Swapping weekends in the city for ones spent on an isolated island comes with sacrifices – as well as many rewards.
There was a good reason behind Lorenzo Canal telling his two pre-teen boys “no more Saturday sport”: freedom. It wasn’t that Lorenzo and his wife Melissa couldn’t bear to stand around a frigid field every weekend, but because they wanted to concentrate family time at their second home on Kawau Island.
Lorenzo and his twin brother, Edoardo, bought seven hectares of land on Kawau Island 15 years ago. They imported sand to create a private beach, added a wharf and installed a cable car for easy access. Then they subdivided the property into 10 sites and named it Hideaway Cove.
The section Lorenzo kept for himself faces west on a 30-degree slope that bows towards the Kawau Boating Club, a veritable mecca for locals. An engineer by trade, he took on the role of project manager after asking Tim Dorrington of Dorrington Atcheson Architects to design him something bach-like.
Tim came up with a plan comprising of a series of small buildings, like a campsite. A duo of pavilions – one for living, the other for sleeping – are loosely connected by two slender spines housing a utility and storage ‘shed’ and a container for a galley kitchen, pantry and wood store. A covered courtyard sits between the forms; a visual connection enhanced by a horizontal line of black flashing thatwraps the buildings as a package.
On approach they look like sophisticated cabins with crisp lines, mono-pitched roofs and a clean materiality of timber and black aluminum. Yet, tucked into a kanuka forest on a hillside, they are barely visible from the water.
But, while the end result looks effortless, getting there was not. In a location where, logistically, it makes sense to erect a pole house, Lorenzo had his heart set on concrete foundations. “We made concrete on site in a diesel-powered mixer,” he says.
The detailing was similarly labour-intensive. “Both of us were committed to being uncompromising with the detail,” says Tim.
Starting with the cladding. Narrow cedar boards make for an elegant exterior but are demanding to construct. “You can buy weatherboards routed with grooves to appear slimmer,” says Tim, “but the colour variation wouldn’t have looked natural. Hand-making them was the
right thing to do.”
Internally, there are no architraves or skirtings – and not a sheet of plasterboard to be found. The floors are American oak, the walls are lined with Italian poplar plywood and the tongue-and groove ceiling emulates the shiplap exterior cladding. This is a composition where transparency and solidity are in optimal balance. Sliding doors disappear seamlessly and carefully placed windows frame the sea and trees.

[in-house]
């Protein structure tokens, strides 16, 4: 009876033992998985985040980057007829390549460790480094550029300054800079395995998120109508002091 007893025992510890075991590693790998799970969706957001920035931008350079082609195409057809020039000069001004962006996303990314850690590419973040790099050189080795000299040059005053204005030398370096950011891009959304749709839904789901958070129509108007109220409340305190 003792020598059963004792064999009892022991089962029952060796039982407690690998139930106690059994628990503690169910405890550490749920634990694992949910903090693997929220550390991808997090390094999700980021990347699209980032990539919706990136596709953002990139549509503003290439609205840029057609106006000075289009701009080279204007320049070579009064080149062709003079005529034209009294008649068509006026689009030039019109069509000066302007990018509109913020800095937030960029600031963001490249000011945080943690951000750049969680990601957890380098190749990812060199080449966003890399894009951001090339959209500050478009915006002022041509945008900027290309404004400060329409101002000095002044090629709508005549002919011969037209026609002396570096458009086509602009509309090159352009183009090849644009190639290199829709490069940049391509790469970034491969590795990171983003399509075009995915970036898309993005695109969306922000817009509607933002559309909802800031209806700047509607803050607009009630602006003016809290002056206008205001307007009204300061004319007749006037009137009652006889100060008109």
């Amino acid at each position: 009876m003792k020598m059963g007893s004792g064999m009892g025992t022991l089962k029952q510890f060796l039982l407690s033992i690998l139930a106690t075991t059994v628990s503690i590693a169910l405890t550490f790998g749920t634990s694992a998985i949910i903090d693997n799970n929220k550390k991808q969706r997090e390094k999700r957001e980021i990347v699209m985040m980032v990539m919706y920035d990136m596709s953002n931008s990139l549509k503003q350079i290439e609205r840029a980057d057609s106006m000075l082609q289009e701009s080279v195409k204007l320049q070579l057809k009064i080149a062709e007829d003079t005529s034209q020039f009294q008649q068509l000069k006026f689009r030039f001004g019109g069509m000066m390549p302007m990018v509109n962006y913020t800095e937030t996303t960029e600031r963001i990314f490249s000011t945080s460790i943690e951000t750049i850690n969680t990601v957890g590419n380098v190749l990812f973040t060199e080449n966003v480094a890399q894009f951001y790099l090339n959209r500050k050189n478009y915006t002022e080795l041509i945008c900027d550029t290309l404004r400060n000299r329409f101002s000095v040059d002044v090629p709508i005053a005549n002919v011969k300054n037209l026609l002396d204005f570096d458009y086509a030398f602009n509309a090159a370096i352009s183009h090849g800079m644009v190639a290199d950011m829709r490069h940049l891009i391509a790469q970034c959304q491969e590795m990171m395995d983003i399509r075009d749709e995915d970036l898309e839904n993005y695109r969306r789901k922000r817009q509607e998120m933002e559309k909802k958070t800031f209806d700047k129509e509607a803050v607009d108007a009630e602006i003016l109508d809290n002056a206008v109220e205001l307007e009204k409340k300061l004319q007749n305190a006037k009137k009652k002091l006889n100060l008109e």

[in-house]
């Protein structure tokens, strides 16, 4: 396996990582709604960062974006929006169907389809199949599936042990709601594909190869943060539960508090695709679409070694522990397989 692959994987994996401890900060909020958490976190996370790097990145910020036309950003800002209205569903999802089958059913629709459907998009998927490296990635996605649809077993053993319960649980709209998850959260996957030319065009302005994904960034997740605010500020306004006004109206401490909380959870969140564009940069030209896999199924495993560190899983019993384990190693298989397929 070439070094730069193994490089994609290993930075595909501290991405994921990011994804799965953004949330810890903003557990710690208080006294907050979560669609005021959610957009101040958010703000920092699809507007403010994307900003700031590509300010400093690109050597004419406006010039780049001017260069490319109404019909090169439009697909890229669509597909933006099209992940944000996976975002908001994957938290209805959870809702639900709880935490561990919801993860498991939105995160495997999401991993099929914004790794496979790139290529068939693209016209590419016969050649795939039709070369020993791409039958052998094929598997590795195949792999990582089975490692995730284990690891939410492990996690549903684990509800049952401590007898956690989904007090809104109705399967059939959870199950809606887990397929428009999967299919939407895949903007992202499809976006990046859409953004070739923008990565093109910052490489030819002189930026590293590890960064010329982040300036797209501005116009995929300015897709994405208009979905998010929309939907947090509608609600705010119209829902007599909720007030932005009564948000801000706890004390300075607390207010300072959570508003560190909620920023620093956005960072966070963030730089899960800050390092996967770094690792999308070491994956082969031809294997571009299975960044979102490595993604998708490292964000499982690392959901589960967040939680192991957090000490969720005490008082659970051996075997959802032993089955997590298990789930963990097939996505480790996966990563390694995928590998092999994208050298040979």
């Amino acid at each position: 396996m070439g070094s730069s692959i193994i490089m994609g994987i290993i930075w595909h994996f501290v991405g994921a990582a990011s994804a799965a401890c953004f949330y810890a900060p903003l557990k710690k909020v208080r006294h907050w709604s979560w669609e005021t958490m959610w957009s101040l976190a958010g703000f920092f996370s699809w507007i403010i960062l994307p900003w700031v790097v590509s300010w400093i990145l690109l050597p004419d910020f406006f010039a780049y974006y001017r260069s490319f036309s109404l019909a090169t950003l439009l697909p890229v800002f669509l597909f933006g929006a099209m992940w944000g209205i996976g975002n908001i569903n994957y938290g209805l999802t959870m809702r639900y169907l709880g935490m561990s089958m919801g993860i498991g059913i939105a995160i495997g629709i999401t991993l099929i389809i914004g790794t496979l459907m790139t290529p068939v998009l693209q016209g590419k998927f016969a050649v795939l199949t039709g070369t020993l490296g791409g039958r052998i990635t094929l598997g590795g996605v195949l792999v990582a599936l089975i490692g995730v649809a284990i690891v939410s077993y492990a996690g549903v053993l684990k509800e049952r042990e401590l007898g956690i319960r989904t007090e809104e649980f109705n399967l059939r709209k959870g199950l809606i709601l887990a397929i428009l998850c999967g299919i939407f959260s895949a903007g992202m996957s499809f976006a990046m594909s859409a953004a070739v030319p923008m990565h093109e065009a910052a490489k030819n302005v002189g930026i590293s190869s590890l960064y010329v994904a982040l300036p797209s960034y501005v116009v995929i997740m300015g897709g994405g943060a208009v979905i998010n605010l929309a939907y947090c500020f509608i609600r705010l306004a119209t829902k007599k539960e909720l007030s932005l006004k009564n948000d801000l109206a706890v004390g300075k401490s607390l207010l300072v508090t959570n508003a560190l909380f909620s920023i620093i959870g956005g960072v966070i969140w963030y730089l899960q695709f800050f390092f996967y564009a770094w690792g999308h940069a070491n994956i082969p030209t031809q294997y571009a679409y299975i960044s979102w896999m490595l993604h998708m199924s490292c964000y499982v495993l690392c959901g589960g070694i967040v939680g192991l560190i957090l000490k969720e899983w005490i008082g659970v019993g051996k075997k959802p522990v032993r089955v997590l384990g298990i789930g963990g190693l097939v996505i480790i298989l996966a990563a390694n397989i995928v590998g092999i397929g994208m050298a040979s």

Although the footprint is small – the two main structures are each 6×8 metres – this is big-picture living, with no room for pretentiousness. Shared facilities in the bathroom operate like an ablution block to ensure a quick turnaround of family and guests. Walls divide the shower from the washbasins and a changing area, with a separate loo.
There is one extravagance, though: an extra WC on the southernmost end of one spine of the home features a stable door which can be thrown open to the view for leisurely loo-stops. “It’s our version of a long-drop and we’ve added some shelving to create a ‘library’,” says Lorenzo.
Simplicity is key here. The family pared back the way they live in the city, in order to be able to afford the good life on Kawau. “We play more games, fish, dive and socialise,” says Lorenzo. “If I fancy some scallops, I head off in the inflatable dive boat and they’ll be on the barbecue within an hour.”
Time to just be, rather than do, is precious too. When a westerly is blowing, a concrete patio with an outdoor fireplace is a sheltered place to hang out. The cantilevered platform with its glass end that hovers in the trees facing the bay is the ideal spot to plop into a beanbag, lean back on the sloping sides of the deck and watch the boating brigade come and go.
The jetty where the boys, Louis (12) and Jules (10), enjoy catching snapper is another favourite spot.
“In Auckland, we spent our weekends driving around sports fields and somehow being busy. Here, it’s so wild and anything goes. There are weka and wallabies and, from town, I can be on the island in 90 minutes and yet it feels so remote,” Lorenzo says.
When they aren’t catching fish or diving for scallops, the boys are encouraged to be hands-on in the kitchen. They’re happier, of course, to hop on their paddleboards and make their way over to the boat club for an ice cream. And they still play for their school teams – just not on a Saturday.
Words Claire McCall
Photography Emma-Jane Hetherington